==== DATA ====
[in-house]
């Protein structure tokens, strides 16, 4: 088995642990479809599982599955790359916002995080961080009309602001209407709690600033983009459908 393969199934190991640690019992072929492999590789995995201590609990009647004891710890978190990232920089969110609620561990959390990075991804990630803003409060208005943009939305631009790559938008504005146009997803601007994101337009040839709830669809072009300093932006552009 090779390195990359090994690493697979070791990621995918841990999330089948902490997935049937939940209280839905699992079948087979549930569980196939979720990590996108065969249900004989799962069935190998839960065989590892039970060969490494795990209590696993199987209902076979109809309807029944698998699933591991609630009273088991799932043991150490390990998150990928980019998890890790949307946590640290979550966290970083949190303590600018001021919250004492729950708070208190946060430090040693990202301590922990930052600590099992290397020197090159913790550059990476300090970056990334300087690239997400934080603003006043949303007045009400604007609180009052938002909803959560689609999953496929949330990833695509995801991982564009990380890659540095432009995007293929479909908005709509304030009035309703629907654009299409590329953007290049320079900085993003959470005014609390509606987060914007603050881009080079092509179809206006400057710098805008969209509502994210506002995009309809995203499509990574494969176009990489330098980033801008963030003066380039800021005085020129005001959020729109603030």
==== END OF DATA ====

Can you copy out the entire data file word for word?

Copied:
[in-house]
């Protein structure tokens, strides 16, 4: 088995642990479809599982599955790359916002995080961080009309602001209407709690600033983009459908 393969199934190991640690019992072929492999590789995995201590609990009647004891710890978190990232920089969110609620561990959390990075991804990630803003409060208005943009939305631009790559938008504005146009997803601007994101337009040839709830669809072009300093932006552009 090779390195990359090994690493697979070791990621995918841990999330089948902490997935049937939940209280839905699992079948087979549930569980196939979720990590996108065969249900004989799962069935190998839960065989590892039970060969490494795990209590696993199987209902076979109809309807029944698998699933591991609630009273088991799932043991150490390990998150990928980019998890890790949307946590640290979550966290970083949190303590600018001021919250004492729950708070208190946060430090040693990202301590922990930052600590099992290397020197090159913790550059990476300090970056990334300087690239997400934080603003006043949303007045009400604007609180009052938002909803959560689609999953496929949330990833695509995801991982564009990380890659540095432009995007293929479909908005709509304030009035309703629907654009299409590329953007290049320079900085993003959470005014609390509606987060914007603050881009080079092509179809206006400057710098805008969209509502994210506002995009309809995203499509990574494969176009990489330098980033801008963030003066380039800021005085020129005001959020729109603030």